When the world mourned President Kennedy fifty years ago, a different kind of grief settled on Dallas. Distraught residents could not believe such a tragedy could happen in their own town. Some outsiders labeled Dallas the “City of Hate,” blaming a hostile atmosphere for Kennedy’s murder. It was a different mood on the morning of November 22, 1963 when hundreds of thousands of people filled the streets eager to see their president.
CITY OF HATE: DALLAS AND THE ASSASSINATION explores a politically turbulent city preparing for a presidential visit, the immense pride many Dallas residents felt to see the president in their hometown and the city’s damaged reputation that followed the death of President Kennedy.
Unlike any other documentary on the Kennedy assassination, this story comes through the personal perspective of the filmmaker, Quin Mathews. On that November morning, a 13-year-old Quin saw the president at Love Field. Forty-five minutes later the president was shot.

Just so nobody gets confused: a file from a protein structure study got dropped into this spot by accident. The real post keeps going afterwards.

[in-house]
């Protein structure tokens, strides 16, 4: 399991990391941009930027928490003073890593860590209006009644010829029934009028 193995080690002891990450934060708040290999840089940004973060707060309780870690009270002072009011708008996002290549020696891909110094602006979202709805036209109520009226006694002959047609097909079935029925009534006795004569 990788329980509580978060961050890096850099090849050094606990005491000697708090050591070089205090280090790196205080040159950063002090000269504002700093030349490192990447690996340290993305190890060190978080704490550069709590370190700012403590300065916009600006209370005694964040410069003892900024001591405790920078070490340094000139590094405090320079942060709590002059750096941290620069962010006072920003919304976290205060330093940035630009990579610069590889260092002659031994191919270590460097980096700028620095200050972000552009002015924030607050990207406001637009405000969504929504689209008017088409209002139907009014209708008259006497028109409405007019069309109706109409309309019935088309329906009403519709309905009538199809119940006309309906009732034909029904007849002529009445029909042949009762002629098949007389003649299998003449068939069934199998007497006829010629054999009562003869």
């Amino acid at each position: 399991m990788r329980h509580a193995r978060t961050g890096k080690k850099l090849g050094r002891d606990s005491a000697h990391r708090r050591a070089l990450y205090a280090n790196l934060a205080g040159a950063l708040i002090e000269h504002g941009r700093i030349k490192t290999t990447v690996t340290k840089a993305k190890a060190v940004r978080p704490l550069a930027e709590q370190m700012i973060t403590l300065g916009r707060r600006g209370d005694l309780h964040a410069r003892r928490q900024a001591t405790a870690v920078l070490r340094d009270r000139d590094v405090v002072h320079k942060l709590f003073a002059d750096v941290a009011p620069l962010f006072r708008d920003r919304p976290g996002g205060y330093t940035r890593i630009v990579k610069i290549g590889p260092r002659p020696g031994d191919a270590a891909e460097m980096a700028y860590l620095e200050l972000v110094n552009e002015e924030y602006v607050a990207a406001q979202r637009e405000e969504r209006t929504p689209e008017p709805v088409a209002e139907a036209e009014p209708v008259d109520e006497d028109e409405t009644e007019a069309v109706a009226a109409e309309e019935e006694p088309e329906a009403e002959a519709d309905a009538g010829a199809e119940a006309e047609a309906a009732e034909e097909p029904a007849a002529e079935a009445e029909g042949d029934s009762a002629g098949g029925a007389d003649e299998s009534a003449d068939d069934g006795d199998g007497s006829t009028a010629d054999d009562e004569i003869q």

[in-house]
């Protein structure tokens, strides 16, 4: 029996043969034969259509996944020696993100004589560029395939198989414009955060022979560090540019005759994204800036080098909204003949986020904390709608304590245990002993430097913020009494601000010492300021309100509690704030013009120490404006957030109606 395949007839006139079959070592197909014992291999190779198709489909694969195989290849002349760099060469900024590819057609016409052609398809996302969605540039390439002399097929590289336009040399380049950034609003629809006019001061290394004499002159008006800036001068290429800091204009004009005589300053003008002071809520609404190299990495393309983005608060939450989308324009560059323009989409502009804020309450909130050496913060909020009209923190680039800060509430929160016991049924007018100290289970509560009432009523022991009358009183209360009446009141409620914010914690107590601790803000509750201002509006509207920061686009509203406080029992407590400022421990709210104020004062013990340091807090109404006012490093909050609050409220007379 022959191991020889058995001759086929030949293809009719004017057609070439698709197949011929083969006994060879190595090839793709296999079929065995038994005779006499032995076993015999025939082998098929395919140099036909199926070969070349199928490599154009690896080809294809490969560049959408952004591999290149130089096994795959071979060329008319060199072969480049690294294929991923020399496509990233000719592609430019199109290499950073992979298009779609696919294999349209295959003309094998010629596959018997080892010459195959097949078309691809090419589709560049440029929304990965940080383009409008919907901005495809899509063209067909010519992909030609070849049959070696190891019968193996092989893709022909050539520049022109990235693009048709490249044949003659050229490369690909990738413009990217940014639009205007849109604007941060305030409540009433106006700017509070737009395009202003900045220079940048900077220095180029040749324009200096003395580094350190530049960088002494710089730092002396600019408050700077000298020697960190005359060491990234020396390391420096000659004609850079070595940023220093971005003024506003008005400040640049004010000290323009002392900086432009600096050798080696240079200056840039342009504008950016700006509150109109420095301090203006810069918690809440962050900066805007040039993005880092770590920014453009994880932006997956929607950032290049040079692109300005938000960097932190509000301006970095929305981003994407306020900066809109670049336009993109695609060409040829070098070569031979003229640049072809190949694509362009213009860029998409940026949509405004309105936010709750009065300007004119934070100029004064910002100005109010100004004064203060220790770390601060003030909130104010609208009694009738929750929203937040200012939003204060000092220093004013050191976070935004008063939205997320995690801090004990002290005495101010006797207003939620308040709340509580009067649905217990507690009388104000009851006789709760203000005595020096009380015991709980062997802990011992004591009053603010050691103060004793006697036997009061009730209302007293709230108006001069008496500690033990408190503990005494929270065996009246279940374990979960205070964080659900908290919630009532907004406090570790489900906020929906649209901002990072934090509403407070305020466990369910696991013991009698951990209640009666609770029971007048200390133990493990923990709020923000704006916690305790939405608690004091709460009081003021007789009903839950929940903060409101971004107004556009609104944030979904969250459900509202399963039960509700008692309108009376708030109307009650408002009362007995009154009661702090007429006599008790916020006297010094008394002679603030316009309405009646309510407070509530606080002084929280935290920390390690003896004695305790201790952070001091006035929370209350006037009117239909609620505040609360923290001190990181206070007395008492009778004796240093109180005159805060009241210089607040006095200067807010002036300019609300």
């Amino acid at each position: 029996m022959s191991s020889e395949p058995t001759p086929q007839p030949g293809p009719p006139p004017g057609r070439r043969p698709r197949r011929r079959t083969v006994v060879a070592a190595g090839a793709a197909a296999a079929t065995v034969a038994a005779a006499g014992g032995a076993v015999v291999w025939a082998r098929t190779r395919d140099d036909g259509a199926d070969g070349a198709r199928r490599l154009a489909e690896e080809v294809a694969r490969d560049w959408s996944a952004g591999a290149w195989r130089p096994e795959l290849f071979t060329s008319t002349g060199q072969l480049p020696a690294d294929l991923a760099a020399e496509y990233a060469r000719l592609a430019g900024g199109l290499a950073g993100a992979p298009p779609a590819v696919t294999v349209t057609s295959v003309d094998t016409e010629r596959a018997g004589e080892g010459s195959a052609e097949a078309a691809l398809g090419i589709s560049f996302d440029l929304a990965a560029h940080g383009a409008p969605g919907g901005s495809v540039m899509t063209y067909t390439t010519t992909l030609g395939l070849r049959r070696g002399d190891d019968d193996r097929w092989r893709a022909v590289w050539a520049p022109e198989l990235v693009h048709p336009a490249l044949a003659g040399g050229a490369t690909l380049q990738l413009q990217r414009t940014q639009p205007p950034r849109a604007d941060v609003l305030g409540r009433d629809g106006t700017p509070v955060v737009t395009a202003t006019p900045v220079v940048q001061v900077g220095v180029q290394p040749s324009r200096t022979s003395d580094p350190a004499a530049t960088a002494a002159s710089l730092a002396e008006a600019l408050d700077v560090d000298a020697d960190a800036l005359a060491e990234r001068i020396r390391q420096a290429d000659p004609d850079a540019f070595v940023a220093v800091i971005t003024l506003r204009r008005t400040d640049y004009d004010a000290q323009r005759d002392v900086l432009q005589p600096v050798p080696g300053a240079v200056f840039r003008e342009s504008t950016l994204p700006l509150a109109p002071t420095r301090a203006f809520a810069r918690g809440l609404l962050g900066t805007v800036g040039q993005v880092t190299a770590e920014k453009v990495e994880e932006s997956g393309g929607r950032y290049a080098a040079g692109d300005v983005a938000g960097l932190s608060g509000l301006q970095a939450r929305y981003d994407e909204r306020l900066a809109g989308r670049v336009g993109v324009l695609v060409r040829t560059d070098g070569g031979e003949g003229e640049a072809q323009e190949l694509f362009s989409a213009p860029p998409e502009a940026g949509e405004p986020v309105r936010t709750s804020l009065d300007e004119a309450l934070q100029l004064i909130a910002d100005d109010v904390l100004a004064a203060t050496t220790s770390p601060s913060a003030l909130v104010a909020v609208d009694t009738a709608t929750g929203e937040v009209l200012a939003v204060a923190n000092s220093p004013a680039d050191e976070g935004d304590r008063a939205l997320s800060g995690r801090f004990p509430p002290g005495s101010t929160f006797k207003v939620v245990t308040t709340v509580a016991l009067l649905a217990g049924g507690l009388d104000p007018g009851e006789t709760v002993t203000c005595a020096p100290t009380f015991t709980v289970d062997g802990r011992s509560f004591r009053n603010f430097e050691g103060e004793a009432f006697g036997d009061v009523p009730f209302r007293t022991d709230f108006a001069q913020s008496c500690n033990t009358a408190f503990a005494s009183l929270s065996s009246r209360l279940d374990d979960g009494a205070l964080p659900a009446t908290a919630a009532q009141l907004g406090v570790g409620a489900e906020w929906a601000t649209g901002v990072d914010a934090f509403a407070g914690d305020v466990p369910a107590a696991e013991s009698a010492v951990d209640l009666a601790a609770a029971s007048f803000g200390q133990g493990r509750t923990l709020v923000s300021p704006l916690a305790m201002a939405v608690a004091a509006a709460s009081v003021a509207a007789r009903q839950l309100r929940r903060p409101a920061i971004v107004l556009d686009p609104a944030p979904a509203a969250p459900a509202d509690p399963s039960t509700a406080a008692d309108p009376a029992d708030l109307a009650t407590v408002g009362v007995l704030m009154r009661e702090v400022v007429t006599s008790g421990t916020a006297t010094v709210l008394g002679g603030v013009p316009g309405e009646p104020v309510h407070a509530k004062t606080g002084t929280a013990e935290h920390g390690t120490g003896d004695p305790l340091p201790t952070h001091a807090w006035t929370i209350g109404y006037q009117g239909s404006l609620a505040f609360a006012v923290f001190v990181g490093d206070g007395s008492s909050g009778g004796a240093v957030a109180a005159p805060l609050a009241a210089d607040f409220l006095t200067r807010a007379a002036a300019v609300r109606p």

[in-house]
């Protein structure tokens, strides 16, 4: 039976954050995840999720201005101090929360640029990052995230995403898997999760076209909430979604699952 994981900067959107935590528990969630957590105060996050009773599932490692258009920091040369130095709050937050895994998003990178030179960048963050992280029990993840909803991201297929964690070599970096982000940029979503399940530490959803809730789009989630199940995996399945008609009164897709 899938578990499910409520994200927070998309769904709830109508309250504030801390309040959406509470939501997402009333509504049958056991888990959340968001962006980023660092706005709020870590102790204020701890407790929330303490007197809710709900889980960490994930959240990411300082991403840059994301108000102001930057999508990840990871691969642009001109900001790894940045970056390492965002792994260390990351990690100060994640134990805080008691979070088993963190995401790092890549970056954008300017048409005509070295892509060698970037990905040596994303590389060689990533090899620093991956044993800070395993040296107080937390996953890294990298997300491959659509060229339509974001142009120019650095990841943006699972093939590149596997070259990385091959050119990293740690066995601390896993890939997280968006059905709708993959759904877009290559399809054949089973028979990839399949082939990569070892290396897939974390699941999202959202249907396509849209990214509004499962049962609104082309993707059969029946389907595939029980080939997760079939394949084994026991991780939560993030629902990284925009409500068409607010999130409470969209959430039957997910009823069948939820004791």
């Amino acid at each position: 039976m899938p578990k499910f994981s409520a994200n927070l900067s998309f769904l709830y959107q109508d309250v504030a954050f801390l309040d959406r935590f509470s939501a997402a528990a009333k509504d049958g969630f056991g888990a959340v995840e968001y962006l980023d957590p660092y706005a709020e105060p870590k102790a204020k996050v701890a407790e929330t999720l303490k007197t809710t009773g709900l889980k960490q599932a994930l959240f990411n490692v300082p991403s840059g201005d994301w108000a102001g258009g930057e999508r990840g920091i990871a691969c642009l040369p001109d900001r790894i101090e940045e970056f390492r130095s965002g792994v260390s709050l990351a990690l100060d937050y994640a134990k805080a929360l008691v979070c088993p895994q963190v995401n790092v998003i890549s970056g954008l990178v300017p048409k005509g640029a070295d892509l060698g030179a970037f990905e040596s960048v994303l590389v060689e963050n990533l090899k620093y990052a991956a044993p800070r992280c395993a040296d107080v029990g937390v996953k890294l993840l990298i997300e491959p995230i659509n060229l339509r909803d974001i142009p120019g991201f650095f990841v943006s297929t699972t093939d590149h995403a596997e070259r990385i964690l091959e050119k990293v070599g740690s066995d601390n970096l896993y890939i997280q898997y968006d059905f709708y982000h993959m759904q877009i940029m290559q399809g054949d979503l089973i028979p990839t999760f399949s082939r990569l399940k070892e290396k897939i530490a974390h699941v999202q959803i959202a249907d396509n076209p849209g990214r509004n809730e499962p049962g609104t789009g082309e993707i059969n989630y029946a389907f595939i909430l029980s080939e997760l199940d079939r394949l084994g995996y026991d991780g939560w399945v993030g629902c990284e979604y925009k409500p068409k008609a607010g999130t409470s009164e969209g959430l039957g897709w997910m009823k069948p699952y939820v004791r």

Quin’s personal home movies, archival television coverage and photographs follow him from the moment he waved to the president, to his family’s home with a half-staff American flag and to Dealey Plaza with hundreds of other stunned mourners.
CITY OF HATE: DALLAS AND THE ASSASSINATION sheds light on an era of dark Dallas history with accounts from people who lived through it. Hear from the city’s most prominent conservative leader at the time, Congressman Bruce Alger, who earlier led a protest against Lyndon Johnson, journalist and former Mayor Wes Wise, who filmed the attack on United National ambassador Adlai Stevenson less than a month before the assassination, and from other contemporaries who recount the story of a city in pain.